This chart clearly emphasizes the need to get off oil, yet fails to provide insight into how we might do so, while the other two force us to consider some of the ways we use those fuels. And when you take the three charts together, you can draw many of the same conclusions, an indication of their robustness. For example, no reasonable dataset can avoid the reality that our dependence on oil and coal is a main driver of our growing emissions.

As a final example of how the same numbers can be interpreted so differently, turn to the EPA’s GHG Reporting Program, which collects data about all greenhouse gas-emitting facilities in the US, such as power plants and oil refineries. In 2010, a mere 5% of facilities were responsible for 60% of total emissions. This program only accounts for stationary sources such as power plants and oil refineries, but the massive skew in distribution suggests that the most effective strategy for reducing emissions might in fact be to target the few largest emitters rather than to develop broader blanket policies. In the absence of federal legislation, the EPA seems to agree, with (delayed) plans to limit emissions from the largest facilities.

We must be vigilant in challenging our own assumptions. Is the core of the problem our dependence on oil? Inefficient homes? Coal-fired power plants? The answer to each, of course, is “Yes;” thus, our challenge lies not in determining which course of action is the right one, but rather how we can combine the lessons from a range of perspectives to be more effective advocates for change.

The Verdict: Some realities about GHG emissions are inescapable. A range of technologies and policies offers serious potential to reduce our overall emissions, and we need to consider them all. But we’ll only reap their full benefits if we can avoid entrenchment by recognizing that different vantage points offer varied yet valid insights into the complex challenge of addressing climate change. Taking care not to be limited by the narrowness of a single perspective will ensure we have a fighting chance at achieving meaningful change.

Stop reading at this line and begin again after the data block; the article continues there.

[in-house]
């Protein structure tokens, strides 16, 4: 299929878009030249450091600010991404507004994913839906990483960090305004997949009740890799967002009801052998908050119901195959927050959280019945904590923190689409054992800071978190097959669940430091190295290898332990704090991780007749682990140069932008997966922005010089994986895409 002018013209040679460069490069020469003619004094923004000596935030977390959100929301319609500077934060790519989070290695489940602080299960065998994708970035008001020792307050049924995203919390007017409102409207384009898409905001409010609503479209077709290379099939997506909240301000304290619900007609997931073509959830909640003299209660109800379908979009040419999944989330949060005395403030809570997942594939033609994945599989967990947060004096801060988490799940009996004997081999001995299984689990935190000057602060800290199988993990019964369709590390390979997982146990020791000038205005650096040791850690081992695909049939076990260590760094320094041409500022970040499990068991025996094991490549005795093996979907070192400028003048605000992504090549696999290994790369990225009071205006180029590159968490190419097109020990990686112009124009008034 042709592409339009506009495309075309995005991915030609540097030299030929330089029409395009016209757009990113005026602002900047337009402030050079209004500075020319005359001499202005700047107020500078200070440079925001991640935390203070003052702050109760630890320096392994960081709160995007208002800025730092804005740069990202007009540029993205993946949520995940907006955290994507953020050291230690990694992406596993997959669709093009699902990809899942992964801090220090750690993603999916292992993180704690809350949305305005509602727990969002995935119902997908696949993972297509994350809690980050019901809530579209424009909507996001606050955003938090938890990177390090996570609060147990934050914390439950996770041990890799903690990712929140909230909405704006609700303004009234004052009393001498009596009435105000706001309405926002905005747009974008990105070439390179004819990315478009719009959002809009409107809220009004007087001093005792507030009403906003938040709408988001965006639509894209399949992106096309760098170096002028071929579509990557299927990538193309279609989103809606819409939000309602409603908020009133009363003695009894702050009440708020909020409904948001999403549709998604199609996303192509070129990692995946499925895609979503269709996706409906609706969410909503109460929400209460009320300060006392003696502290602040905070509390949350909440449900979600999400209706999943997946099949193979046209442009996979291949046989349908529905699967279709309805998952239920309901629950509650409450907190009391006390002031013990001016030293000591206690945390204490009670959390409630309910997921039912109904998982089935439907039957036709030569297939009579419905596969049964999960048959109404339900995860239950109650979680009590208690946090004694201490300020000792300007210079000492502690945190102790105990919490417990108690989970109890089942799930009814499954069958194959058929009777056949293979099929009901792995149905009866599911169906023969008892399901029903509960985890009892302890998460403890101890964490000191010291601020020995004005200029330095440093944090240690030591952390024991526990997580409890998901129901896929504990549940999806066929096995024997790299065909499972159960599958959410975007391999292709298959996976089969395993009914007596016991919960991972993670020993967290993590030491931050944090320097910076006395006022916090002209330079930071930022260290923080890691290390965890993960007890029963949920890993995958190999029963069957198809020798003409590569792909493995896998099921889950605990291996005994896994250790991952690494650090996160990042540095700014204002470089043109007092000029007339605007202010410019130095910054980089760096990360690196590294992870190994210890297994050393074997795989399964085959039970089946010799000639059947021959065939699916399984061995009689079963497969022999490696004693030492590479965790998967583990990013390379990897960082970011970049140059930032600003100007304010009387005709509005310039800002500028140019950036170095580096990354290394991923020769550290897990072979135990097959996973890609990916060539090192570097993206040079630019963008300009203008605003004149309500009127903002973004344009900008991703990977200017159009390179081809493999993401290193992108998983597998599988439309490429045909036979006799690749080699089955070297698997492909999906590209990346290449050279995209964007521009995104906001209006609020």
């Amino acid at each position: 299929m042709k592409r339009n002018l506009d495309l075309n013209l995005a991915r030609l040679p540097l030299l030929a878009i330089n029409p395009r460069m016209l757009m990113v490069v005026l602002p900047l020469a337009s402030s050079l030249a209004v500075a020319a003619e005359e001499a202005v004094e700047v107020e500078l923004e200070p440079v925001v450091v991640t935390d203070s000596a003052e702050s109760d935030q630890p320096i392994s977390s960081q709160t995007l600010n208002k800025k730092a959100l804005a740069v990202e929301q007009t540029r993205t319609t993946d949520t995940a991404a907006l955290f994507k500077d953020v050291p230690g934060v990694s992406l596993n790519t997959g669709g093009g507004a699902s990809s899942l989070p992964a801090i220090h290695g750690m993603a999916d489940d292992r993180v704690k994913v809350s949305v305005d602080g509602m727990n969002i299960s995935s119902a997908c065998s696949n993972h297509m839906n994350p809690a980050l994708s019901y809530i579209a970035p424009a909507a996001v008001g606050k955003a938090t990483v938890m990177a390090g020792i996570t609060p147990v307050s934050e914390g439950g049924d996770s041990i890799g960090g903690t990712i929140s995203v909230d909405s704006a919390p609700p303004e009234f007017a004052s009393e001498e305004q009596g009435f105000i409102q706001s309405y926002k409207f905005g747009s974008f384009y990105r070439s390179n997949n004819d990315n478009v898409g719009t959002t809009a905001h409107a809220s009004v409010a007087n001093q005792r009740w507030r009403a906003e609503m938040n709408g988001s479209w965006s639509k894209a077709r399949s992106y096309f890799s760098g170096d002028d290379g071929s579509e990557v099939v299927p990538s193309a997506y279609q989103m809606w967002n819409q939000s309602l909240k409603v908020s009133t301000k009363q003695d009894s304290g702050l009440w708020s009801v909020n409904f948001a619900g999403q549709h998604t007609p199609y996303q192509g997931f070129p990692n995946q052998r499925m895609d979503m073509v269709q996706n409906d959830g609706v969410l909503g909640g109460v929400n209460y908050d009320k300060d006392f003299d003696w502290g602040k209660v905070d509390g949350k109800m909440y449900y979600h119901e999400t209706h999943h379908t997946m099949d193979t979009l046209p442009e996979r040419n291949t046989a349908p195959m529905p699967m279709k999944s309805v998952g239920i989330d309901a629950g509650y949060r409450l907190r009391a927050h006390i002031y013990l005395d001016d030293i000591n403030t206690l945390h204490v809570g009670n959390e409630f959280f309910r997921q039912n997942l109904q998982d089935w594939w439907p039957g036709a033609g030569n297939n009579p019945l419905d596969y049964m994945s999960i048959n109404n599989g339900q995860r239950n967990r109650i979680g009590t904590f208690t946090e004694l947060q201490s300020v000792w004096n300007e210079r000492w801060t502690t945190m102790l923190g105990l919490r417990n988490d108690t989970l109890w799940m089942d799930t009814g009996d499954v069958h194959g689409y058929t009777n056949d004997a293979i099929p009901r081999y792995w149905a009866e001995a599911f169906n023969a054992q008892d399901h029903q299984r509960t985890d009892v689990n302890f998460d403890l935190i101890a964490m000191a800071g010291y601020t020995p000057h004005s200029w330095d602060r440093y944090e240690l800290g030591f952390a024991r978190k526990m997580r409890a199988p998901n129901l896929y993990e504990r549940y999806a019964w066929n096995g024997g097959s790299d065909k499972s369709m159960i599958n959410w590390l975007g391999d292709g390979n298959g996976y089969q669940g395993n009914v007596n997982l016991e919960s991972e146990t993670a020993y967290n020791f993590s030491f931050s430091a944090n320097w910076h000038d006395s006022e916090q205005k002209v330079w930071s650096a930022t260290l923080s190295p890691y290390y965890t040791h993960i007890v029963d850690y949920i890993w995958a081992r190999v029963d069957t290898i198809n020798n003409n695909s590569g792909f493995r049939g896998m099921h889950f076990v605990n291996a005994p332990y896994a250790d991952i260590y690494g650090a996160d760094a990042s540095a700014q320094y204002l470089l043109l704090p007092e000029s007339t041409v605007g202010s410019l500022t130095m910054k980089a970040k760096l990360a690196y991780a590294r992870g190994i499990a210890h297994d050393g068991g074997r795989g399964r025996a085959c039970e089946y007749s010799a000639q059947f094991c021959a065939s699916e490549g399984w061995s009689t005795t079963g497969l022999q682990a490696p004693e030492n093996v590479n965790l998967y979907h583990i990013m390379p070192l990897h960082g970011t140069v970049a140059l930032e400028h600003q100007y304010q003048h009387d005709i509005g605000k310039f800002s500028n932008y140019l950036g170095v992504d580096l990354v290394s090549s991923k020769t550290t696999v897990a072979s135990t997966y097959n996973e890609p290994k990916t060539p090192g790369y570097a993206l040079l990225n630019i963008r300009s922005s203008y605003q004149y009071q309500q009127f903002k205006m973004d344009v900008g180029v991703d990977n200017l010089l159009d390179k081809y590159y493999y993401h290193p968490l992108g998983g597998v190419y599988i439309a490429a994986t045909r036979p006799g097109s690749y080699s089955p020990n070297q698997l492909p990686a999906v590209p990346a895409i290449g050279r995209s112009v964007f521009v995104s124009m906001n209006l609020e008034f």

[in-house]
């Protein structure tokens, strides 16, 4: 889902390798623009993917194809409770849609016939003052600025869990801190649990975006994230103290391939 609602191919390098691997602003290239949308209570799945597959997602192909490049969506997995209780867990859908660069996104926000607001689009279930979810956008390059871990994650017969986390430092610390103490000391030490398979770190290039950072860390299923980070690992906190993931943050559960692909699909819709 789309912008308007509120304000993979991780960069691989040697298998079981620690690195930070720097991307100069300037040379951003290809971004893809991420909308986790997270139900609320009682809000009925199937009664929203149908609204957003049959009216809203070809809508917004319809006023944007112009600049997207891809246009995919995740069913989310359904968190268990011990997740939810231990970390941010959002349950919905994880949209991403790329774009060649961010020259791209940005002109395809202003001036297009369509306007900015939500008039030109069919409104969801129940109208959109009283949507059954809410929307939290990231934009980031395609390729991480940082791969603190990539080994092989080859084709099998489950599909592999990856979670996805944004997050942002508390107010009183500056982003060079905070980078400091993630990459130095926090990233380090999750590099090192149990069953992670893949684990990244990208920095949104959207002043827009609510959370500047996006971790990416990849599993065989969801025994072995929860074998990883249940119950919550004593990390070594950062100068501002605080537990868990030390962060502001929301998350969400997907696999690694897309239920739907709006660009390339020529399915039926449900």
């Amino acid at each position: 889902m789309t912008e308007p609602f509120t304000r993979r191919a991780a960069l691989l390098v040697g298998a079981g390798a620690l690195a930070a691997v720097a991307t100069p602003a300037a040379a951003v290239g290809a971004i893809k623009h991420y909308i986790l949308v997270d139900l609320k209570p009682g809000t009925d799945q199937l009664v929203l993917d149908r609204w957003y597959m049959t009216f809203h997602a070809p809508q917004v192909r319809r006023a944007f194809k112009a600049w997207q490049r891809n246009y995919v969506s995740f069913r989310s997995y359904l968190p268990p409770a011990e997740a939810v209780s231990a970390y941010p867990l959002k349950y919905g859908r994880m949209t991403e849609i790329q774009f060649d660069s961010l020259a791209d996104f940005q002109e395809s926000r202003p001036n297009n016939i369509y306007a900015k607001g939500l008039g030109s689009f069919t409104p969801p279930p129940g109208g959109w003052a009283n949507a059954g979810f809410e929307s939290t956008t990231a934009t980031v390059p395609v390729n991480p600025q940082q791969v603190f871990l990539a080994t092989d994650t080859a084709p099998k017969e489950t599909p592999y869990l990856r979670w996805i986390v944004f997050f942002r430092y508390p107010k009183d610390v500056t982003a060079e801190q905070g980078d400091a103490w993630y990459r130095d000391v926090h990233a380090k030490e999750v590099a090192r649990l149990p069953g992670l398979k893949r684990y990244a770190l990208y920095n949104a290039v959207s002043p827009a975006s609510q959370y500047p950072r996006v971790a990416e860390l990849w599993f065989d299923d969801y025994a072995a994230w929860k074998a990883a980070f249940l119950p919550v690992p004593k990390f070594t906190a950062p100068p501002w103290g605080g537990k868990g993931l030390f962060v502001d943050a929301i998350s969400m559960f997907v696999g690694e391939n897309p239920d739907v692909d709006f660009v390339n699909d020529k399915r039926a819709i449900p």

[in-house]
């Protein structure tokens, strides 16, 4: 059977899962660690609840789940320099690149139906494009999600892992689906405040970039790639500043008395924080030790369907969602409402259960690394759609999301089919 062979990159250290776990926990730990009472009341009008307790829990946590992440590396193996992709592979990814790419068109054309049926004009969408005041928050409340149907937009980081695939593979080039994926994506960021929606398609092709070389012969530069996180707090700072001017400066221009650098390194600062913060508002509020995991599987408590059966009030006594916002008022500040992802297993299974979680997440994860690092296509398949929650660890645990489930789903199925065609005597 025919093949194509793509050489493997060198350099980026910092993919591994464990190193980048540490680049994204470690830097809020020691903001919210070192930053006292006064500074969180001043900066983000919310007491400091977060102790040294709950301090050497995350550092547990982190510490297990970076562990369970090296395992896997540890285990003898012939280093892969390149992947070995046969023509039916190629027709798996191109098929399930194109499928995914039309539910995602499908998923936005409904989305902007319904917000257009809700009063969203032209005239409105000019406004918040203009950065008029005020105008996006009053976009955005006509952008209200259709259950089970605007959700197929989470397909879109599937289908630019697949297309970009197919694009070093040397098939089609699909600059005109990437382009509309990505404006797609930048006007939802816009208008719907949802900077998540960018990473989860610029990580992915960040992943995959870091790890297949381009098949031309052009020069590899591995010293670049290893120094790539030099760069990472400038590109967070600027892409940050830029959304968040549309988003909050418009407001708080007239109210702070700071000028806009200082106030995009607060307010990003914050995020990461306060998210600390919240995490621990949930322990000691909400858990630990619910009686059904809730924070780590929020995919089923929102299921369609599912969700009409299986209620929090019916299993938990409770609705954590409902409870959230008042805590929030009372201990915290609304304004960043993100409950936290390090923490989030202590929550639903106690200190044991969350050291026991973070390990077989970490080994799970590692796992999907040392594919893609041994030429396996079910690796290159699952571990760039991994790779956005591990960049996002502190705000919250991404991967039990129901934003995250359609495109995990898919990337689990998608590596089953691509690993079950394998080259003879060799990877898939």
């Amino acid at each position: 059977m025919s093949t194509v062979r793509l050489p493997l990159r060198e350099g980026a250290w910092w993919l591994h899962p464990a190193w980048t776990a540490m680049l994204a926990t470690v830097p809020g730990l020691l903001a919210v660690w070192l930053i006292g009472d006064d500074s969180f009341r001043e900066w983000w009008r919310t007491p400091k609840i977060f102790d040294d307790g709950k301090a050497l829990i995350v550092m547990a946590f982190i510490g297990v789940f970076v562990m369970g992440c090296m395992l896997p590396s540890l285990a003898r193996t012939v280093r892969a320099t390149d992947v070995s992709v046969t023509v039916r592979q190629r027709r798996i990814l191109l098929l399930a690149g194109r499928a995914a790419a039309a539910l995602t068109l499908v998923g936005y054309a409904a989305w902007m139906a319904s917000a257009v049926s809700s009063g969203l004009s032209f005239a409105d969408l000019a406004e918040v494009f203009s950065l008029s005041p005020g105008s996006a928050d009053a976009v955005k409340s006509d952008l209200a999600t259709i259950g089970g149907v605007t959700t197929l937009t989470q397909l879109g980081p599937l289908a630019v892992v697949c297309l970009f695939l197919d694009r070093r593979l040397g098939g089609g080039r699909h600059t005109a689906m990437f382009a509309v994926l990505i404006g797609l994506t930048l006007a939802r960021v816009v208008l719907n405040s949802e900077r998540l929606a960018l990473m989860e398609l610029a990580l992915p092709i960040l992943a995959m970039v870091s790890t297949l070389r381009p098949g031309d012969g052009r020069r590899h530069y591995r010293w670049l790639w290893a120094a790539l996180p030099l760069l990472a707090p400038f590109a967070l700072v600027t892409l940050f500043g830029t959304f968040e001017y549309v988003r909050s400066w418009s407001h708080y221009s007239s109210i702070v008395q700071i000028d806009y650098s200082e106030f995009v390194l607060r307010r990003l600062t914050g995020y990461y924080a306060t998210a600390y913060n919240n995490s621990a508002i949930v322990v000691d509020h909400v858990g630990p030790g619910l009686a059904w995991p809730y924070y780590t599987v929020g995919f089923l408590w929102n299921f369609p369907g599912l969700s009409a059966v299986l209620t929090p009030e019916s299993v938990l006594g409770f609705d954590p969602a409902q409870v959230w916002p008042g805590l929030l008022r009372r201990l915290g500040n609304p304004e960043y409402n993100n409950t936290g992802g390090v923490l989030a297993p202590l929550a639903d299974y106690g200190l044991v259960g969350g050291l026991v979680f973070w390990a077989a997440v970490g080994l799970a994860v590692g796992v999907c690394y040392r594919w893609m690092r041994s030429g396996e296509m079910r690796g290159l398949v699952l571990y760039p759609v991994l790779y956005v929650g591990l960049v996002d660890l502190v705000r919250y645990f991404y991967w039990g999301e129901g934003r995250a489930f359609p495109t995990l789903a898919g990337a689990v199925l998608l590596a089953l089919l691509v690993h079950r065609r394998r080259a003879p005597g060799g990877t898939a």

Jordan Garfinkle is the founder of, a resource for those seeking fact-based assessments of technological and policy solutions to environmental problems.

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Jordan founded and manages CleanTechVerdict, a resource for those seeking level-headed assessments of clean technologies and relevant policies. CleanTechVerdict's goal is to dig through the jargon and misinformation that has come to define popular debate about environmental issues. Check us out at!Jordan has an M.S. in sustainable systems from the University of Michigan’s School of Natural Resources and Environment, where he was a research assistant at the Center for Sustainable Systems, and a B.S. in environmental studies and psychology from St. Lawrence University. He has worked on sustainability issues in New Jersey, Kenya and Costa Rica and on resource management at the Department of the Interior.